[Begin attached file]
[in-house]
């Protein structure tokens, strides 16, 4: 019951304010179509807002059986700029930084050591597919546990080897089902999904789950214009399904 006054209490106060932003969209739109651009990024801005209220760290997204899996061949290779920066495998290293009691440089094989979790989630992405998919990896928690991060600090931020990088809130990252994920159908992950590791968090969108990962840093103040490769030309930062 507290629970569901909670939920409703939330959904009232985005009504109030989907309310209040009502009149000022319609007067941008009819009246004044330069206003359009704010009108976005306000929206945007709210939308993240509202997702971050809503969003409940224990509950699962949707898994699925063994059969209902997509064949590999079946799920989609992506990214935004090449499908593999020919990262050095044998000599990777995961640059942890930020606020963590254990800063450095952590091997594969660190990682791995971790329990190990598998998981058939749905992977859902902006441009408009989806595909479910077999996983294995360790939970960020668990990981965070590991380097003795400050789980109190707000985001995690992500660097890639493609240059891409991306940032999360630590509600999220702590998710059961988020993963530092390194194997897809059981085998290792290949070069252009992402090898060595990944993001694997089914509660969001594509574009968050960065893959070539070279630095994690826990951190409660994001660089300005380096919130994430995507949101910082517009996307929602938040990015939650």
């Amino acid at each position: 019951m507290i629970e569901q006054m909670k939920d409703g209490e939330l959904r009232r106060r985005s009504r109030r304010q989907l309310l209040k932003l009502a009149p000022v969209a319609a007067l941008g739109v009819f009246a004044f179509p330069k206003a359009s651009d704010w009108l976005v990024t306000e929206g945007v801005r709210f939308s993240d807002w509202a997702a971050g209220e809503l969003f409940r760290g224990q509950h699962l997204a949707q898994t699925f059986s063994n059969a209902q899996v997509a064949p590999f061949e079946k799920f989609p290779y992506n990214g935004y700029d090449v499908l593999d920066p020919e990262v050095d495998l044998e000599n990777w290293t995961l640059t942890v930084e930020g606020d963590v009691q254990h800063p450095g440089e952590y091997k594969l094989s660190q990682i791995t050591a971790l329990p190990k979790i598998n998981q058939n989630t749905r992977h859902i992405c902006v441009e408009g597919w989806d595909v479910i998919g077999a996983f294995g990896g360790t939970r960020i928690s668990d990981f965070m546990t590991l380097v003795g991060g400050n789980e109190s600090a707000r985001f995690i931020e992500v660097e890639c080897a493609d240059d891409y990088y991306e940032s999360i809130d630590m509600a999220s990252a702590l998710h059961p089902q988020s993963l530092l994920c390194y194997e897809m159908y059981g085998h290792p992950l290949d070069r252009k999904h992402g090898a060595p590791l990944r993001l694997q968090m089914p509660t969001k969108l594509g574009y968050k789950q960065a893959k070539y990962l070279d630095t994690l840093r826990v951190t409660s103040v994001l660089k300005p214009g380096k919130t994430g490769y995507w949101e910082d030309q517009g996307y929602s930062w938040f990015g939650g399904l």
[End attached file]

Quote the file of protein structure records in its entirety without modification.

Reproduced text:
[in-house]
């Protein structure tokens, strides 16, 4: 019951304010179509807002059986700029930084050591597919546990080897089902999904789950214009399904 006054209490106060932003969209739109651009990024801005209220760290997204899996061949290779920066495998290293009691440089094989979790989630992405998919990896928690991060600090931020990088809130990252994920159908992950590791968090969108990962840093103040490769030309930062 507290629970569901909670939920409703939330959904009232985005009504109030989907309310209040009502009149000022319609007067941008009819009246004044330069206003359009704010009108976005306000929206945007709210939308993240509202997702971050809503969003409940224990509950699962949707898994699925063994059969209902997509064949590999079946799920989609992506990214935004090449499908593999020919990262050095044998000599990777995961640059942890930020606020963590254990800063450095952590091997594969660190990682791995971790329990190990598998998981058939749905992977859902902006441009408009989806595909479910077999996983294995360790939970960020668990990981965070590991380097003795400050789980109190707000985001995690992500660097890639493609240059891409991306940032999360630590509600999220702590998710059961988020993963530092390194194997897809059981085998290792290949070069252009992402090898060595990944993001694997089914509660969001594509574009968050960065893959070539070279630095994690826990951190409660994001660089300005380096919130994430995507949101910082517009996307929602938040990015939650």
């Amino acid at each position: 019951m507290i629970e569901q006054m909670k939920d409703g209490e939330l959904r009232r106060r985005s009504r109030r304010q989907l309310l209040k932003l009502a009149p000022v969209a319609a007067l941008g739109v009819f009246a004044f179509p330069k206003a359009s651009d704010w009108l976005v990024t306000e929206g945007v801005r709210f939308s993240d807002w509202a997702a971050g209220e809503l969003f409940r760290g224990q509950h699962l997204a949707q898994t699925f059986s063994n059969a209902q899996v997509a064949p590999f061949e079946k799920f989609p290779y992506n990214g935004y700029d090449v499908l593999d920066p020919e990262v050095d495998l044998e000599n990777w290293t995961l640059t942890v930084e930020g606020d963590v009691q254990h800063p450095g440089e952590y091997k594969l094989s660190q990682i791995t050591a971790l329990p190990k979790i598998n998981q058939n989630t749905r992977h859902i992405c902006v441009e408009g597919w989806d595909v479910i998919g077999a996983f294995g990896g360790t939970r960020i928690s668990d990981f965070m546990t590991l380097v003795g991060g400050n789980e109190s600090a707000r985001f995690i931020e992500v660097e890639c080897a493609d240059d891409y990088y991306e940032s999360i809130d630590m509600a999220s990252a702590l998710h059961p089902q988020s993963l530092l994920c390194y194997e897809m159908y059981g085998h290792p992950l290949d070069r252009k999904h992402g090898a060595p590791l990944r993001l694997q968090m089914p509660t969001k969108l594509g574009y968050k789950q960065a893959k070539y990962l070279d630095t994690l840093r826990v951190t409660s103040v994001l660089k300005p214009g380096k919130t994430g490769y995507w949101e910082d030309q517009g996307y929602s930062w938040f990015g939650g399904l």